I am currently reading a lot of Canadian history. It reminds me of how much newspapering and journalism has changed, in my own lifetime. How much it has declined.
In the old days, right up to the generation just before my own, newspapering was a working class occupation. Nobody in the newsroom had a degree of any kind. Peter Gzowski did, a B.A., and was thought of as a real egghead as a result.
This was a very good arrangement for several reasons. Probably most importantly, it meant that journalizing was by its nature anti-establishment. You got the unofficial view, a contrast from the view you got from the government, the schools, the professions, the academy. Which is the reason for having a fourth estate.
Second, people got into newspapering, and rose in the trade, because they wrote well. This is not something that can be taught. And because they had an interesting, unconventional turn of mind—that’s what news is, the interesting and the unexpected. Again, this is not something that can be taught.
Third, under this system, journalism was an outlet for very bright working class kids, who otherwise have nowhere to go and no chance to make good.
Contemporary journalism, as in “the mainstream media” or “the legacy media” has lost its way and is no longer worth watching or reading, because none of this is any longer the case. Back in about the 1960s, newspapermen decided to join the establishment, and become a “profession.” This just does not work. If they are just going to parrot the establishment view, there is no longer any reason to read a newspaper or to watch the news. Worse, by requiring j-school instead of sinking or swimming on the job, we have ended up with a lot of journalists who have no ability to write and no nose for news. And we have priced the job beyond the means of those bright working class kids.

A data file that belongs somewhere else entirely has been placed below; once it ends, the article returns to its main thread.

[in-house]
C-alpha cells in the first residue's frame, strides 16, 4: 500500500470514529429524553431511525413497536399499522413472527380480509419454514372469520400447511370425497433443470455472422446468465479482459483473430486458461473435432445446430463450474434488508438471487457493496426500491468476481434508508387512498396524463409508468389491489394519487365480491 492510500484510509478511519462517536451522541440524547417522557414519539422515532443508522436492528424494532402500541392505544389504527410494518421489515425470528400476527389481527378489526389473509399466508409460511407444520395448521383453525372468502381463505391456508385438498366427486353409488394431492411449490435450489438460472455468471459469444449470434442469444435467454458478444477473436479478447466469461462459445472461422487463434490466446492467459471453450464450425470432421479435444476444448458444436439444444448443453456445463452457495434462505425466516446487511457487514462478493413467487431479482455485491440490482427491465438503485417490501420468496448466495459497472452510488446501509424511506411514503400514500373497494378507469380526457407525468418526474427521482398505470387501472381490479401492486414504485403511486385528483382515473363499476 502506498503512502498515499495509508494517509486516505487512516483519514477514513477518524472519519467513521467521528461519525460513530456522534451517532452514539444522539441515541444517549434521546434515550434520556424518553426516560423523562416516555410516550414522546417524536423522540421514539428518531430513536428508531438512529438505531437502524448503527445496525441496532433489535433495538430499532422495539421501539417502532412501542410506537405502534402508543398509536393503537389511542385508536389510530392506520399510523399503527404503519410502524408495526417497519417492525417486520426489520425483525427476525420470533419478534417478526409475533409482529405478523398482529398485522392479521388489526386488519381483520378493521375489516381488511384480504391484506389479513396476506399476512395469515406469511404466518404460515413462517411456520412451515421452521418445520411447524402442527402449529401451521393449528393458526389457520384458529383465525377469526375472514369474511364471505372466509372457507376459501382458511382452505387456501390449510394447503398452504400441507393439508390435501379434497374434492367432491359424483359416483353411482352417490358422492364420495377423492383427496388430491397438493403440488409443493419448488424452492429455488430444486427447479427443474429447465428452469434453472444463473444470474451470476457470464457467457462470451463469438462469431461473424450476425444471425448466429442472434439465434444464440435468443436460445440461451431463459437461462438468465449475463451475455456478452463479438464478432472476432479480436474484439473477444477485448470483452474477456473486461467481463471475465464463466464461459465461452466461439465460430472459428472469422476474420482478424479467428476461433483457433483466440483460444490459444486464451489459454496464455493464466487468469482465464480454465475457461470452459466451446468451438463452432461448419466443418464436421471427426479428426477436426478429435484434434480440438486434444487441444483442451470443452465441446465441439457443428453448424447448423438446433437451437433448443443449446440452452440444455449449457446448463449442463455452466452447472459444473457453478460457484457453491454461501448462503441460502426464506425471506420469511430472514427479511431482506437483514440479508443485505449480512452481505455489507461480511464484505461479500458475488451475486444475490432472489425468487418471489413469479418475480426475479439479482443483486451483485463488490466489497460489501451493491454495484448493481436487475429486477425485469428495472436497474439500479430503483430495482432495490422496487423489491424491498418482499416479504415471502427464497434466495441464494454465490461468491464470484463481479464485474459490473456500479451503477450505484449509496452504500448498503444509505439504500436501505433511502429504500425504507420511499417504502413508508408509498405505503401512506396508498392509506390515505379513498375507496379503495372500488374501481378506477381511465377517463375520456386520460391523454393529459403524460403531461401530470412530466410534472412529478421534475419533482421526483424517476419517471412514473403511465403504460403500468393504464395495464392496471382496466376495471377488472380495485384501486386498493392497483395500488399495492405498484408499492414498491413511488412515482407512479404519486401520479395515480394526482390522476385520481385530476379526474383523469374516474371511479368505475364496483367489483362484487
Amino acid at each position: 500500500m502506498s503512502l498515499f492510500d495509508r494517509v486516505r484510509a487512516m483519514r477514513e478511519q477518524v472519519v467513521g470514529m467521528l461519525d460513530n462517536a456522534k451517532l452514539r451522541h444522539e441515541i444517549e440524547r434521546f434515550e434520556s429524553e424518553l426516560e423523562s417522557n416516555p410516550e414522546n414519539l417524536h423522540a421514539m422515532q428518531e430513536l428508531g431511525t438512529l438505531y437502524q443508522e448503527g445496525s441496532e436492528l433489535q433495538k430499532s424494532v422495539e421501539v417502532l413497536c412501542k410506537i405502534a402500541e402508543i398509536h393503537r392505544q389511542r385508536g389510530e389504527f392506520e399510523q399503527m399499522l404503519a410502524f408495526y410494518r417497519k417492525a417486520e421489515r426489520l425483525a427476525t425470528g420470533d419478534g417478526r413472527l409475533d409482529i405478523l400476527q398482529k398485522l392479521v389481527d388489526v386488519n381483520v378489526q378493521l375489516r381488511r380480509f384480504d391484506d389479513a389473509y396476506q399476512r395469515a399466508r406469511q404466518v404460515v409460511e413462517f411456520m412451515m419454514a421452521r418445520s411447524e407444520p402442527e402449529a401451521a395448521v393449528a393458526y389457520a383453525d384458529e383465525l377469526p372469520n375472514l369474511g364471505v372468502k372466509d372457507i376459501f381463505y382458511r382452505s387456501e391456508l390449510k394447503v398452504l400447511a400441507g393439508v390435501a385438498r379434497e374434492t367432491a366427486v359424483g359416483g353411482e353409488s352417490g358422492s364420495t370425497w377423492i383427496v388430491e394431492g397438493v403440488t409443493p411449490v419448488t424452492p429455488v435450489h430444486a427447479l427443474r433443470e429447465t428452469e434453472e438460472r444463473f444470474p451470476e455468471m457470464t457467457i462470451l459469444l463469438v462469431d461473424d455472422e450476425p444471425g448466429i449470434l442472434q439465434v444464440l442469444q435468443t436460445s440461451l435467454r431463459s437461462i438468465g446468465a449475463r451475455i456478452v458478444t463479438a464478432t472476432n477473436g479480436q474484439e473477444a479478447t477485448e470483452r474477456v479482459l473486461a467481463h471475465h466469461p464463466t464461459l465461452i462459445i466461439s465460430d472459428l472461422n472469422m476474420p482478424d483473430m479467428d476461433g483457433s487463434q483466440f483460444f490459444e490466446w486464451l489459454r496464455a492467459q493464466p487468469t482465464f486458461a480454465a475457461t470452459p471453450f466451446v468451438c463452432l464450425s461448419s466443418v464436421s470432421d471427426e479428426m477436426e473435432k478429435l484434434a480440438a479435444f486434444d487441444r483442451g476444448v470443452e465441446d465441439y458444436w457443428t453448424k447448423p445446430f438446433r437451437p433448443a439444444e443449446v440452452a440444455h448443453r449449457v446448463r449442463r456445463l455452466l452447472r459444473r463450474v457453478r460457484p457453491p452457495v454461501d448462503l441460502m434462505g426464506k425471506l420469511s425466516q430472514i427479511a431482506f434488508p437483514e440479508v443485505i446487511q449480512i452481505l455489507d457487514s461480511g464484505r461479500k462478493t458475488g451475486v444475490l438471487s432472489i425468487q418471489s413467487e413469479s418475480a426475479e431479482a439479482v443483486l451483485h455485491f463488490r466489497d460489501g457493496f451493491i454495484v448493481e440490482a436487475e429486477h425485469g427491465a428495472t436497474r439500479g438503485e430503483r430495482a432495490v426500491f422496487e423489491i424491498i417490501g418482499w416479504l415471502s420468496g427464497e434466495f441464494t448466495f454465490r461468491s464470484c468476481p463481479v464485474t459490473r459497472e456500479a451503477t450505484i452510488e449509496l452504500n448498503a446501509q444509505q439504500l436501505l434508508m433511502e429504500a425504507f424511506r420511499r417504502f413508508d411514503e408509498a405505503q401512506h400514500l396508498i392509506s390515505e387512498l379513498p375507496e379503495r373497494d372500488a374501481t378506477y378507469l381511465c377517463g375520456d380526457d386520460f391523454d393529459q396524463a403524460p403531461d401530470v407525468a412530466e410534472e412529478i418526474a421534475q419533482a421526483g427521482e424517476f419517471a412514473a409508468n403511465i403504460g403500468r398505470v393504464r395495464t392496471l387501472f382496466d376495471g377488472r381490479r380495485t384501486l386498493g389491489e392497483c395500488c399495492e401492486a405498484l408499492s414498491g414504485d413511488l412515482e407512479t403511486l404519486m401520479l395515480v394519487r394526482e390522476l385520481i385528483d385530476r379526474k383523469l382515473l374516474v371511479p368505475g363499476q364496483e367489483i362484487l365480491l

From this perspective, all the “new media” are really doing is restoring journalism as it always was: a non-establishment, ordinary-citizen voice.
It seems to me no coincidence that the very best Canadian political blogs, Kathy Shaidle’s Five Feet of Fury and Kate McMillan’s Small Dead Animals, are both put out by working-class women. I am not working class by any definition I can think of, but that is certainly what I want to read. There is no reason to read what you already know.